So Ahaz sent messengers to Tiglath-pileser king of Assyria, saying, “I am your servant and your son. Come up and rescue me from the hand of the king of Syria and from the hand of the king of Israel, who are attacking me.”
The historic record in 2 Kings 16 provides the background for some of the most significant Messianic prophecy in the Hebrew Bible. Combining this record with Chronicles, Isaiah, and an Assyrian account we understand what was happening to God’s people during time when much of the ancient Near East was being consumed by Assyria.
- To fight Assyria’s rising power the kings of Syria and Samaria became allies and were joined by Philistia and Edom. Israel also joined the alliance (Israel was divided from Judah, which maintained control of Jerusalem).
- Judah, led by King Ahaz, refused to join the alliance.
- When it became clear the alliance would overtake Judah, King Ahaz turned to the Assyrians for help.
For this help Ahaz depleted the treasury, and even stripped the Temple, in order to pay the heavy tribute demanded of him by the Assyrian king. Judah’s king went so far as to install Assyrian cultic furnishings in the Temple. — Craig Evans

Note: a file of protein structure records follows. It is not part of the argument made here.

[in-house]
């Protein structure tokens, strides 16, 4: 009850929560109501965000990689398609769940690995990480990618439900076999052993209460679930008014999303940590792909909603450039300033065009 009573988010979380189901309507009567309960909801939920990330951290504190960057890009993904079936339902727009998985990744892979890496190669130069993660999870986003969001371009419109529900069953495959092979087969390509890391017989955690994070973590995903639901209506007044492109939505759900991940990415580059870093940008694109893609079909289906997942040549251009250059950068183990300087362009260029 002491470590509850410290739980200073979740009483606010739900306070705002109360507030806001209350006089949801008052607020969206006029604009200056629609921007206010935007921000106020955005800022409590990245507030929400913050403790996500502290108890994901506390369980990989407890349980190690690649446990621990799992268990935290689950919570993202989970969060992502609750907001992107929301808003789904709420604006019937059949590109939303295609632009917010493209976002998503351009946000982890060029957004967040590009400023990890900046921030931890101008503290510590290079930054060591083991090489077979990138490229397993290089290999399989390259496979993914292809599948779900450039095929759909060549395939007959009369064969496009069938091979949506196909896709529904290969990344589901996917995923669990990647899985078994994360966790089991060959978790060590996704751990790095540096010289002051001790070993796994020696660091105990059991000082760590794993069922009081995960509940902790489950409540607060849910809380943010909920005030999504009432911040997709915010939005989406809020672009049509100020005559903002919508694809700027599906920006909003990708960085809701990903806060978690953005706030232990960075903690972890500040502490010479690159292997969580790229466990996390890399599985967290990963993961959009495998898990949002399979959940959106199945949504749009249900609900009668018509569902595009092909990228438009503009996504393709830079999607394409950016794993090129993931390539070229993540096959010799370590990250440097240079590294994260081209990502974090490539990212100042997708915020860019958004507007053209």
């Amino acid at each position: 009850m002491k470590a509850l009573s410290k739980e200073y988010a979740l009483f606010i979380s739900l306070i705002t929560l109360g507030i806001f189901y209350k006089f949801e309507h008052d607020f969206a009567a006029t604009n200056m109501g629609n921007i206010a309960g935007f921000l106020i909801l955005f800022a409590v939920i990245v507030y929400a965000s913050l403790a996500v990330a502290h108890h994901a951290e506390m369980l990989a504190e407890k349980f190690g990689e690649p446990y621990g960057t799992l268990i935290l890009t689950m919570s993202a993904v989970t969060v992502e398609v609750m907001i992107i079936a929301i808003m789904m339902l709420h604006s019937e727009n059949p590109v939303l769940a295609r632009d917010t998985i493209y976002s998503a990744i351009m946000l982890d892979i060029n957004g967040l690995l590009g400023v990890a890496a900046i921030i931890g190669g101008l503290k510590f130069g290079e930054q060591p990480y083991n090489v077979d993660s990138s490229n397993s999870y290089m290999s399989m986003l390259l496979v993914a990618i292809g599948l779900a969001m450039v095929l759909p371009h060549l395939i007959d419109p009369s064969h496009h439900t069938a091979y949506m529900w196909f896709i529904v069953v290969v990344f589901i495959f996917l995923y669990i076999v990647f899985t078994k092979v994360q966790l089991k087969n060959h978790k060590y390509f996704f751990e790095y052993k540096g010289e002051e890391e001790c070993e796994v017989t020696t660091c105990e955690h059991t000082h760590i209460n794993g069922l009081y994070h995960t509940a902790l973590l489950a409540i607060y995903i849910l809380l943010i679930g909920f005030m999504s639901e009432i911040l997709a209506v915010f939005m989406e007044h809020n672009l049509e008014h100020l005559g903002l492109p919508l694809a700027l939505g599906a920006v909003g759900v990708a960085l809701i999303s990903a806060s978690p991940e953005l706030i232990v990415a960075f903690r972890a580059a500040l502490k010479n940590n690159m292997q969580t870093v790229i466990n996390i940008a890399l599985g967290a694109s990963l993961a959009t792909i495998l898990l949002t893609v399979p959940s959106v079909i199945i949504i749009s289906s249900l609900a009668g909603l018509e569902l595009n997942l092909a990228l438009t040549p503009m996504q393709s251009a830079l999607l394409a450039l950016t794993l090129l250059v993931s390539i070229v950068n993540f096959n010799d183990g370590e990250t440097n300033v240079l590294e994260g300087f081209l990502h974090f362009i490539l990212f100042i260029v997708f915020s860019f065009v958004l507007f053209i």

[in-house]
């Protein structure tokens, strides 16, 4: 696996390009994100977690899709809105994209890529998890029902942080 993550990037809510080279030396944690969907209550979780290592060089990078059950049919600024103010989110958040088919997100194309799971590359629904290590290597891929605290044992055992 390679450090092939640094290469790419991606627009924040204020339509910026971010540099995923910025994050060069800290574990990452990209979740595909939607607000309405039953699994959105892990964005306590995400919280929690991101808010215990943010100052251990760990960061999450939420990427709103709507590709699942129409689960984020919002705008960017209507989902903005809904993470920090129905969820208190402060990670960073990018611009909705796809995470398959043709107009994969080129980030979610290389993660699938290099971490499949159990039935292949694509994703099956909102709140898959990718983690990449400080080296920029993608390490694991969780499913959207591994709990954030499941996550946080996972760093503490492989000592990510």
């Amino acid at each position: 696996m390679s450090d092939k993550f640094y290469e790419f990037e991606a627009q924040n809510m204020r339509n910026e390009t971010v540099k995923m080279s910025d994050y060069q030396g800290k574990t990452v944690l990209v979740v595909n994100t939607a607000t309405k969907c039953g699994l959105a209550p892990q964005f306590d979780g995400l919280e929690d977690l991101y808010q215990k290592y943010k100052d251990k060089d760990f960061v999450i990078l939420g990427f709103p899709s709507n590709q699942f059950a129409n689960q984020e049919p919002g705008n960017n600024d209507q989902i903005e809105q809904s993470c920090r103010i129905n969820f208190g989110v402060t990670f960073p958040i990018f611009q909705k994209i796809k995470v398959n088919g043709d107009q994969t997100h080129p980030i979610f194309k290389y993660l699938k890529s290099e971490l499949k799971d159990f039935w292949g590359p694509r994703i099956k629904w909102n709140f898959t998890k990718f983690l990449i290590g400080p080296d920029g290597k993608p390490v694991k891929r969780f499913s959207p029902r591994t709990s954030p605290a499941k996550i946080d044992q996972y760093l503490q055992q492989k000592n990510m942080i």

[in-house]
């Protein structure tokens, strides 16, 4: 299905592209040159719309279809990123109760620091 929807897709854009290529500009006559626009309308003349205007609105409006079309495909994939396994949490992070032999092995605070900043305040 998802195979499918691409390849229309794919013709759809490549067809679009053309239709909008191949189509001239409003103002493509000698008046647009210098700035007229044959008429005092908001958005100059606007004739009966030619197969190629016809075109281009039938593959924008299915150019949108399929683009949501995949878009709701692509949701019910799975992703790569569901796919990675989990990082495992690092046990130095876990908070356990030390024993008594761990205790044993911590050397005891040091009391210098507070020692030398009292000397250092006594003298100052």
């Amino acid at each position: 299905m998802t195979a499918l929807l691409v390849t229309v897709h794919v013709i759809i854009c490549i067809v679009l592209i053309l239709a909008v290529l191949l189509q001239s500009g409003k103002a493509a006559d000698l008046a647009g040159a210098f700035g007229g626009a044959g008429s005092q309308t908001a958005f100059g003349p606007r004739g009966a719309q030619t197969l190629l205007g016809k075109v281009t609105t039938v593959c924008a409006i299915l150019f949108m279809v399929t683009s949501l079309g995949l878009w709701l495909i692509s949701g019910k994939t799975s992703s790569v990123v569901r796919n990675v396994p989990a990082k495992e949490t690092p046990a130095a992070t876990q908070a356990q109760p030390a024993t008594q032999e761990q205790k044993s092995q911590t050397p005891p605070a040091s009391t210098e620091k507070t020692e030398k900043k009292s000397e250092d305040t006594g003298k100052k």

The path to idolatry isn’t mystical and faith-filled, but concrete and pragmatic. Ahaz sought counsel in the most proven and mighty voices of his day — though they led him away from intimacy with God. His desired outcome was noble; he wanted to ensure his kingdom lasted through the threat at hand — that peace came to his house and his people.
For to us a child is born, to us a son is given; and the government shall be upon his shoulder, and his name shall be called Wonderful Counselor, Mighty God, Everlasting Father, Prince of Peace. — Isaiah 9.6
Idolatry is exposed in Scripture as transactional — exchanging personal effort for short-term satisfaction. The Gospel, Immanuel, is revealed as a stark contrast to the unpredictability and insufficiency of our own efforts.